Nobody should be shocked (shocked!) that there are DVD copies of many of the festival’s films available for loan in the press office.
But I try to avoid their siren call. I’m not here to watch movies on the little screen, damn it! I’m already conflicted about how many BIG movies I watch on the SMALL screen. (Not as small as some, however. Despite Paul Schrader's enthusiastic endorsement of watching Mad Men episodes on his iPhone while emplaned, I don’t download. YouTube is a different matter – in the privacy of one’s own home. I shudder when I remember the chilling sight of critics joylessly watching movie after movie on computer in a noisy, too-well-lit room at the Toronto film festival, trying to maximize viewing time, while beautiful projection in comfortable dark rooms surrounded by enthusiastic audiences awaited them just steps away).
But at some point in the schedule, reality sets in. For me, it’s on Day Four, when Mill Valley Festival film programmer Janis Plotkin sits down next to me at the State of Cinema address and enthuses, convincingly, about The Mill and the Cross (pictured above), a Polish/Swedish co-production inspired by Pieter Bruegel’s painting of Christ on the cross, The Way to Calvary.
I’d already considered seeing it. It sounded lusty and interesting, with the added attraction of three marquee names: Rutger Hauer, Michael York, and the always-interesting Charlotte Rampling. But try as I might, I couldn’t fit either of its two screenings – one, appropriately enough, at SFMOMA – into my schedule. I try to rationalize missing it in a variety of ways – hey, I don’t even like Bruegel that much! I’m not big on religious epics, unless they’re by Bresson! It’s only a movie! You can’t see everything! – but the flesh is weak. Day Five I take out the DVD, on 24-hour loan.
And Day Six starts with me watching it. I’m immediately both taken with its painterly images, carefully calibrated as to composition and color – and sad that I’m watching it on TV.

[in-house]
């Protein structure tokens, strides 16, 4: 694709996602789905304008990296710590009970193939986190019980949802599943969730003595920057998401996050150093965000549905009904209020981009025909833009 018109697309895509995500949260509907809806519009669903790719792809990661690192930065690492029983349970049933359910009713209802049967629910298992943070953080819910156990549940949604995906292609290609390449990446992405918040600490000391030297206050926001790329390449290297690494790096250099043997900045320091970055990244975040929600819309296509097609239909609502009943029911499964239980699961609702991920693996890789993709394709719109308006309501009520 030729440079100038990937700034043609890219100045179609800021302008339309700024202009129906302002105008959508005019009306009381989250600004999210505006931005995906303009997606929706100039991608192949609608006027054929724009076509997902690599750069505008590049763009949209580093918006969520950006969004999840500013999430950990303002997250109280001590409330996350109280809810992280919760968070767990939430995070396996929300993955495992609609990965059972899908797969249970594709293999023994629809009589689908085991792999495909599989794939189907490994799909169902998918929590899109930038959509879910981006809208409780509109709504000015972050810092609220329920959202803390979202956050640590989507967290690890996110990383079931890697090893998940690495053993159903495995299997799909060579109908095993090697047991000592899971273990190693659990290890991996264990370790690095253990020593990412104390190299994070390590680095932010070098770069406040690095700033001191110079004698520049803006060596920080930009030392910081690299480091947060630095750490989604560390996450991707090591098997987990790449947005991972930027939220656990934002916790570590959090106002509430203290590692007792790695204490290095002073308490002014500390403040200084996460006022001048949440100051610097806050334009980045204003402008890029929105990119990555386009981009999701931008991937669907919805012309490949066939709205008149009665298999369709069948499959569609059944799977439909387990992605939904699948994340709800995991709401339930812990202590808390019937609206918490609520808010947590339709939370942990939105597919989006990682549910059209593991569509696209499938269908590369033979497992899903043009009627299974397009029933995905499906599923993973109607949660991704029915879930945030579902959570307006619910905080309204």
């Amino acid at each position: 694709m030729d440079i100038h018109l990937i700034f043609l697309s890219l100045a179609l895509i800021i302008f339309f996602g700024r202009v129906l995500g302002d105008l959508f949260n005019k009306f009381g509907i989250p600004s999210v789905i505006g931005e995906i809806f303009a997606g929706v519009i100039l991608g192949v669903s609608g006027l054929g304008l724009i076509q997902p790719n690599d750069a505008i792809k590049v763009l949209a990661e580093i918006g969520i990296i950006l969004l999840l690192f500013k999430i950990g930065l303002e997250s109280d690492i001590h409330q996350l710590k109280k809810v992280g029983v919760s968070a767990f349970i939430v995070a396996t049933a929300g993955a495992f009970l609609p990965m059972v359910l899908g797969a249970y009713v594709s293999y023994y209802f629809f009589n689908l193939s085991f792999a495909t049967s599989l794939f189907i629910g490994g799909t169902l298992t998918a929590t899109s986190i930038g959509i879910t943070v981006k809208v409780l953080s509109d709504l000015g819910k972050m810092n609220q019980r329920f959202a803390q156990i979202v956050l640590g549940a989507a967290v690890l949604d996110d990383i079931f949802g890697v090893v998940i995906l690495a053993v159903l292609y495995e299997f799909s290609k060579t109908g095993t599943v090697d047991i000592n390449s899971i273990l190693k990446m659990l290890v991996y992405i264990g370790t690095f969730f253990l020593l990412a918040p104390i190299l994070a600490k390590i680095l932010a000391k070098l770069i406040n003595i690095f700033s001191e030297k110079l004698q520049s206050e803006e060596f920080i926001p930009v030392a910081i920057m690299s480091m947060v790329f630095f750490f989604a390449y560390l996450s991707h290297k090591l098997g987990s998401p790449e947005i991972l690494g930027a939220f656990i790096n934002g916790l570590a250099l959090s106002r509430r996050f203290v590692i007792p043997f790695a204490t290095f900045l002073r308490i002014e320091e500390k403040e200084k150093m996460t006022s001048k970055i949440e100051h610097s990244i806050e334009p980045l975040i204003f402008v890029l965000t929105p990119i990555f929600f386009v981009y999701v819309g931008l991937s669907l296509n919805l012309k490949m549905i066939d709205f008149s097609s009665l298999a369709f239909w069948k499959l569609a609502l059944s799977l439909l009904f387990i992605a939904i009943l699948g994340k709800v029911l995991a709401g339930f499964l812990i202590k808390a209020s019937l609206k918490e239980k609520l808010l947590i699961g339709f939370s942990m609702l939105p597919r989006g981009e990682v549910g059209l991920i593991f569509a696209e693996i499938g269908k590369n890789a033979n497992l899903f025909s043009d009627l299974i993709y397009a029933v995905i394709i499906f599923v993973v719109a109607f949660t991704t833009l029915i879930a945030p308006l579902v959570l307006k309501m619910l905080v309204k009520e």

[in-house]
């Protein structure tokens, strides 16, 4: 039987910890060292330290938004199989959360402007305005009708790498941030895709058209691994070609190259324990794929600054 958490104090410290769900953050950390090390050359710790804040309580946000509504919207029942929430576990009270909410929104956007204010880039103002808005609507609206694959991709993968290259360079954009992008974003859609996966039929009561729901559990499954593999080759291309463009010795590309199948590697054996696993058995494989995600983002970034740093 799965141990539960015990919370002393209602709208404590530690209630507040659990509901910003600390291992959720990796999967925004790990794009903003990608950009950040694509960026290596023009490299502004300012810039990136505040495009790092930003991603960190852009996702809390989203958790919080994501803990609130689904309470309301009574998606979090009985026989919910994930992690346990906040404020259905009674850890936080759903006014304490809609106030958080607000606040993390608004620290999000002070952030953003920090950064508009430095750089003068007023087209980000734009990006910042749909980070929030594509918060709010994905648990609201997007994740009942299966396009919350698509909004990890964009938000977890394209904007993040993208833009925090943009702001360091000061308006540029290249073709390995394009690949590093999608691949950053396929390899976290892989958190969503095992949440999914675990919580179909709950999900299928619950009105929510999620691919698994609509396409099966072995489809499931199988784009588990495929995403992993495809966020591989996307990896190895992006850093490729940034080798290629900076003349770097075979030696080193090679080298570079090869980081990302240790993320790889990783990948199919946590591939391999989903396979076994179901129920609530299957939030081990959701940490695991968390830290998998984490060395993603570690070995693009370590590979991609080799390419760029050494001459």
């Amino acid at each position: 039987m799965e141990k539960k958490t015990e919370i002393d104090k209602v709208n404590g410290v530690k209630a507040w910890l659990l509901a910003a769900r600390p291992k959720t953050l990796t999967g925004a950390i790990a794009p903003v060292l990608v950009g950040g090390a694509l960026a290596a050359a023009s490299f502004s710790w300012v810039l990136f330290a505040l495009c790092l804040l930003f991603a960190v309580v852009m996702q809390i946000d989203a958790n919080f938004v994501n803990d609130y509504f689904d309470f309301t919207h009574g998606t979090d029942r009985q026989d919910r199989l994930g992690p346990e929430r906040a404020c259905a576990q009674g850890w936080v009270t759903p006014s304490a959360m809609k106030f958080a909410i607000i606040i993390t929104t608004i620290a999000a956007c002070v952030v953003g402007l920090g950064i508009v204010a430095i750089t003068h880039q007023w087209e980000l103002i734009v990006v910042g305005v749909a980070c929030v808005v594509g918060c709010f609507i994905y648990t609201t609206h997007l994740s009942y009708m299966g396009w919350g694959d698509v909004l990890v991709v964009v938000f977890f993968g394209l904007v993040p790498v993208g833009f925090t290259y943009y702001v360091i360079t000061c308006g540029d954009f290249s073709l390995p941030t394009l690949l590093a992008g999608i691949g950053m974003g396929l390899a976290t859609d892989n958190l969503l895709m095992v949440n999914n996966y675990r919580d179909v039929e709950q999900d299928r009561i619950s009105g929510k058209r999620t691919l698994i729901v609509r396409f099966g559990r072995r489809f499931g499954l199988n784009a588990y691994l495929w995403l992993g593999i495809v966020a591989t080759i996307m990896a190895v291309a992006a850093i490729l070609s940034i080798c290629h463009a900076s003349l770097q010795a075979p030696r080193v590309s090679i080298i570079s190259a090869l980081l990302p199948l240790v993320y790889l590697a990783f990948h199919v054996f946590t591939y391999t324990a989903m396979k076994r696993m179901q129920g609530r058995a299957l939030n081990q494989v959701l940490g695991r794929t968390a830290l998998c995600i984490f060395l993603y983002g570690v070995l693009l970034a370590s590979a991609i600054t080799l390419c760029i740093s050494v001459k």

There are vast panoramas, both actual and CGI-assisted, that are better suited to the big screen. I find it ironic that in the past few days I’ve managed to see several talking-head documentaries and modest narratives with tiny casts that would work almost as well on small screens, and here I am squinting at this gorgeous re-creation of 16th century daily Flemish life. (The star cameos feel kind of beside the point.) Eventually I relax and just enjoy myself. The first movie at the Festival isn’t until 2 p.m., anyway.
And I’m seated there for it: Hot Coffee, another one of those powerful talking-heads docs that have left their festival audiences charged-up and engaged.
There’s a new discussion series at the festival, called Salons, that devoted an evening last night to discussing three of them: Better This World, about entrapment by a charismatic FBI informant; Crime after Crime, a pro bono struggle to get a battered woman released from a life sentence; and Hot Coffee, about the successful conservative push to weaken public redress to the courts. I imagine Miss Representation, about female exploitation in media resulting in less power in leadership positions, might also have entered the discussion. I wasn’t able to attend, but hear that a link to the discussion is posted online. Which I can then eventually enjoy in the privacy of my own dark and quiet computer room!
Hot Coffee is titled in honor of the entirely-legitimate lawsuit brought by an elderly women after being horrifically injured by scalding-hot coffee from McDonald’s, which became the poster child for “frivolous lawsuits.” This catchphrase helped conservative business interests push through (often unconstitutional) caps on damages in many states. Other examples of corruption and self-interest (many spearheaded by Karl Rove and his toady George Bush) are illustrated by cases including a young woman raped by co-workers during her employment by Halliburton in Iraq who refuses to comply with their secret-arbitration contract clause, and another truth-is-stranger-than-fiction tale about the targeting by business interests of a liberal judge in Mississippi, which actually inspired a novel by John Grisham, The Appeal.
I assume, cynically, that the reason the screening is sold out is because it’s the only movie playing at 2 p.m. (After all, it’ll be showing June 27 on HBO as part of the channel’s Summer Documentary series.) But no: all three of Hot Coffee’s screenings have been sold out, and the festival has just added a fourth, Tuesday May 3 at 4 p.m. at the Kabuki. Outrage is more fun in a group.